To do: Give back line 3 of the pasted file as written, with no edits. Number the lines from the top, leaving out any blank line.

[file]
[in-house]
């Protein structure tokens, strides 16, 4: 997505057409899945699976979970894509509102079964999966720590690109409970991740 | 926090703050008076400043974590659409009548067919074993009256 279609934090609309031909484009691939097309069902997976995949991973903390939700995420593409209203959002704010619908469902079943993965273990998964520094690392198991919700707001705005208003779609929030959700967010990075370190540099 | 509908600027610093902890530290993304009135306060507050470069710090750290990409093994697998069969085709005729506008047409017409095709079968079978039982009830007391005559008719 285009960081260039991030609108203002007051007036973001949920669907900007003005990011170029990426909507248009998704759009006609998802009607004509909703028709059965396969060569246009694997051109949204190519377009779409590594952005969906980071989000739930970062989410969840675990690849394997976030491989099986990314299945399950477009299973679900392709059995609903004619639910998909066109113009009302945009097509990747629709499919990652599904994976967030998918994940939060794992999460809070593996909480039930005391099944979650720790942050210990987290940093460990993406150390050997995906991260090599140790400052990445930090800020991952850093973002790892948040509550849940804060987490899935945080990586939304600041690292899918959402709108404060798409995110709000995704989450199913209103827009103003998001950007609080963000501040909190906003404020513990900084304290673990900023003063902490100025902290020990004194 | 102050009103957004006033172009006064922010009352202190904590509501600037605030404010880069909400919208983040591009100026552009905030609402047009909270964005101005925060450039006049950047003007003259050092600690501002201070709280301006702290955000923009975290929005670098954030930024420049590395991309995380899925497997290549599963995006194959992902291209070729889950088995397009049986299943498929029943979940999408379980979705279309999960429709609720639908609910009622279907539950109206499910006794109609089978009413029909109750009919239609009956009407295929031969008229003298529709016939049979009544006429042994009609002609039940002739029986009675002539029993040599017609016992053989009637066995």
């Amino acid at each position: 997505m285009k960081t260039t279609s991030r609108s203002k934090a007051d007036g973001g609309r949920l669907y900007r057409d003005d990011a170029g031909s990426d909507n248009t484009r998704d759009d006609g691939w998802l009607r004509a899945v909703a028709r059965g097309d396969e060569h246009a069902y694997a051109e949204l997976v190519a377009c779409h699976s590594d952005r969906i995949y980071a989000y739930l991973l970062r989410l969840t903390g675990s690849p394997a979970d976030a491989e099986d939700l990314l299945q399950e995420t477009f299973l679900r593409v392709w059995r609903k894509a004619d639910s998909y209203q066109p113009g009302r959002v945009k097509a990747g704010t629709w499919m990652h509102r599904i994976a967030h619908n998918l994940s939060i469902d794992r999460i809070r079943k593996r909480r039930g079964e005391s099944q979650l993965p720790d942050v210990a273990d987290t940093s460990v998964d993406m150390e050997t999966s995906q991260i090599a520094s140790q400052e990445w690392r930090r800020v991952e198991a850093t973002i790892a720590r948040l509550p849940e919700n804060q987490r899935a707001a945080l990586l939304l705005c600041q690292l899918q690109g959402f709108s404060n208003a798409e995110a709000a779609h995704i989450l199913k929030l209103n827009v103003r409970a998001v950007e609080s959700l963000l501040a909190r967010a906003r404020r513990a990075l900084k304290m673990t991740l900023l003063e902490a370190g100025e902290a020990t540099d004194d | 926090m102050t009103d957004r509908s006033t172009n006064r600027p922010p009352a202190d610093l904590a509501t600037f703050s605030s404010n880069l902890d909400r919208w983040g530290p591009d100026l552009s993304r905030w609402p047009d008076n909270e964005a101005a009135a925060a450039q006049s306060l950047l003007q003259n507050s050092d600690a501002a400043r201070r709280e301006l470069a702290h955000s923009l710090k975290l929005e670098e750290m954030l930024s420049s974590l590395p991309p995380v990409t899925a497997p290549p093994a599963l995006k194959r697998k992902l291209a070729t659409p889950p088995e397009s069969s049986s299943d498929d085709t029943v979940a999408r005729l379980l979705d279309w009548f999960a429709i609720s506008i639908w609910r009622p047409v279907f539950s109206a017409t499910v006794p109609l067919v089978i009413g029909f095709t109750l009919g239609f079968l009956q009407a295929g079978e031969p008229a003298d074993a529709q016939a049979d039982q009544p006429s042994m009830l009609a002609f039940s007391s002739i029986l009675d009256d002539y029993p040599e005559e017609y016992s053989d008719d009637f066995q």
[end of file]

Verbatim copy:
């Amino acid at each position: 997505m285009k960081t260039t279609s991030r609108s203002k934090a007051d007036g973001g609309r949920l669907y900007r057409d003005d990011a170029g031909s990426d909507n248009t484009r998704d759009d006609g691939w998802l009607r004509a899945v909703a028709r059965g097309d396969e060569h246009a069902y694997a051109e949204l997976v190519a377009c779409h699976s590594d952005r969906i995949y980071a989000y739930l991973l970062r989410l969840t903390g675990s690849p394997a979970d976030a491989e099986d939700l990314l299945q399950e995420t477009f299973l679900r593409v392709w059995r609903k894509a004619d639910s998909y209203q066109p113009g009302r959002v945009k097509a990747g704010t629709w499919m990652h509102r599904i994976a967030h619908n998918l994940s939060i469902d794992r999460i809070r079943k593996r909480r039930g079964e005391s099944q979650l993965p720790d942050v210990a273990d987290t940093s460990v998964d993406m150390e050997t999966s995906q991260i090599a520094s140790q400052e990445w690392r930090r800020v991952e198991a850093t973002i790892a720590r948040l509550p849940e919700n804060q987490r899935a707001a945080l990586l939304l705005c600041q690292l899918q690109g959402f709108s404060n208003a798409e995110a709000a779609h995704i989450l199913k929030l209103n827009v103003r409970a998001v950007e609080s959700l963000l501040a909190r967010a906003r404020r513990a990075l900084k304290m673990t991740l900023l003063e902490a370190g100025e902290a020990t540099d004194d | 926090m102050t009103d957004r509908s006033t172009n006064r600027p922010p009352a202190d610093l904590a509501t600037f703050s605030s404010n880069l902890d909400r919208w983040g530290p591009d100026l552009s993304r905030w609402p047009d008076n909270e964005a101005a009135a925060a450039q006049s306060l950047l003007q003259n507050s050092d600690a501002a400043r201070r709280e301006l470069a702290h955000s923009l710090k975290l929005e670098e750290m954030l930024s420049s974590l590395p991309p995380v990409t899925a497997p290549p093994a599963l995006k194959r697998k992902l291209a070729t659409p889950p088995e397009s069969s049986s299943d498929d085709t029943v979940a999408r005729l379980l979705d279309w009548f999960a429709i609720s506008i639908w609910r009622p047409v279907f539950s109206a017409t499910v006794p109609l067919v089978i009413g029909f095709t109750l009919g239609f079968l009956q009407a295929g079978e031969p008229a003298d074993a529709q016939a049979d039982q009544p006429s042994m009830l009609a002609f039940s007391s002739i029986l009675d009256d002539y029993p040599e005559e017609y016992s053989d008719d009637f066995q």